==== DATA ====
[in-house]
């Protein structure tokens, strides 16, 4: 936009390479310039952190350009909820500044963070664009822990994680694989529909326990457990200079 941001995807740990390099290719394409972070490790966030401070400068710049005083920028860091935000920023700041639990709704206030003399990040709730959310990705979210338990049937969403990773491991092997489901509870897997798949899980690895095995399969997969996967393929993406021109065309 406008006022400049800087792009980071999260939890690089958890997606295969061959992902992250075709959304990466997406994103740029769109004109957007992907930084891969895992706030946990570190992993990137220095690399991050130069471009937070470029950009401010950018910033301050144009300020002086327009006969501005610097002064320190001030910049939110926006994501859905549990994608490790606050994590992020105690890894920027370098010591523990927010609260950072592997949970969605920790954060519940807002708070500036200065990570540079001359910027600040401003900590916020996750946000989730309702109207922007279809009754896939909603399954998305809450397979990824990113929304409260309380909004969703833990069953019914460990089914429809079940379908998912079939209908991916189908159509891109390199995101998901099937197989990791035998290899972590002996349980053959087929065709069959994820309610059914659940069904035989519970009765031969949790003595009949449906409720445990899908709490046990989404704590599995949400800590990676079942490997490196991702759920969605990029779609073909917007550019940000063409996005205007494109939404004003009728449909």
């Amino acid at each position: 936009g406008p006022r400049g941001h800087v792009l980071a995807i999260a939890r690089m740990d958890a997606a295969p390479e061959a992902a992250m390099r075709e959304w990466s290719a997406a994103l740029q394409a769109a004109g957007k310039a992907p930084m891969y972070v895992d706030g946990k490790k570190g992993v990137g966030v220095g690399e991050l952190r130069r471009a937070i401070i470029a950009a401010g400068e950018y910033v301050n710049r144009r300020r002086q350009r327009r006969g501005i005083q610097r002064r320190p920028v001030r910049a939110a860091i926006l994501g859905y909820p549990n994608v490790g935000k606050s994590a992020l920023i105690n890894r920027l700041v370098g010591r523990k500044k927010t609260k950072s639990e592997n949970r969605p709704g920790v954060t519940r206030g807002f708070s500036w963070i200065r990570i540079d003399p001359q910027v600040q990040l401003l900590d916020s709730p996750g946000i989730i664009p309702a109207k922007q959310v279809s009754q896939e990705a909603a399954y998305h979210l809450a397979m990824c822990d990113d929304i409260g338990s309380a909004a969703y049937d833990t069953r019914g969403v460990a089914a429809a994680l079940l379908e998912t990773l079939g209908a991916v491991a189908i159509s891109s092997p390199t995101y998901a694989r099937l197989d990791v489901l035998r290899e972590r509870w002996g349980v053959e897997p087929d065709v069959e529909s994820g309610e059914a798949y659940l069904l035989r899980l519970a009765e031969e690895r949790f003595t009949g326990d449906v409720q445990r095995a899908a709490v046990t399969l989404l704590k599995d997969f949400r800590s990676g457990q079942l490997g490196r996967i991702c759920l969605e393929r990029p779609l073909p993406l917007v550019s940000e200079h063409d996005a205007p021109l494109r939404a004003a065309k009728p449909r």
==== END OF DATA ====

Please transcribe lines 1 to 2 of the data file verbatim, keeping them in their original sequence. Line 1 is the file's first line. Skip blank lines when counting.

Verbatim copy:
[in-house]
């Protein structure tokens, strides 16, 4: 936009390479310039952190350009909820500044963070664009822990994680694989529909326990457990200079 941001995807740990390099290719394409972070490790966030401070400068710049005083920028860091935000920023700041639990709704206030003399990040709730959310990705979210338990049937969403990773491991092997489901509870897997798949899980690895095995399969997969996967393929993406021109065309 406008006022400049800087792009980071999260939890690089958890997606295969061959992902992250075709959304990466997406994103740029769109004109957007992907930084891969895992706030946990570190992993990137220095690399991050130069471009937070470029950009401010950018910033301050144009300020002086327009006969501005610097002064320190001030910049939110926006994501859905549990994608490790606050994590992020105690890894920027370098010591523990927010609260950072592997949970969605920790954060519940807002708070500036200065990570540079001359910027600040401003900590916020996750946000989730309702109207922007279809009754896939909603399954998305809450397979990824990113929304409260309380909004969703833990069953019914460990089914429809079940379908998912079939209908991916189908159509891109390199995101998901099937197989990791035998290899972590002996349980053959087929065709069959994820309610059914659940069904035989519970009765031969949790003595009949449906409720445990899908709490046990989404704590599995949400800590990676079942490997490196991702759920969605990029779609073909917007550019940000063409996005205007494109939404004003009728449909």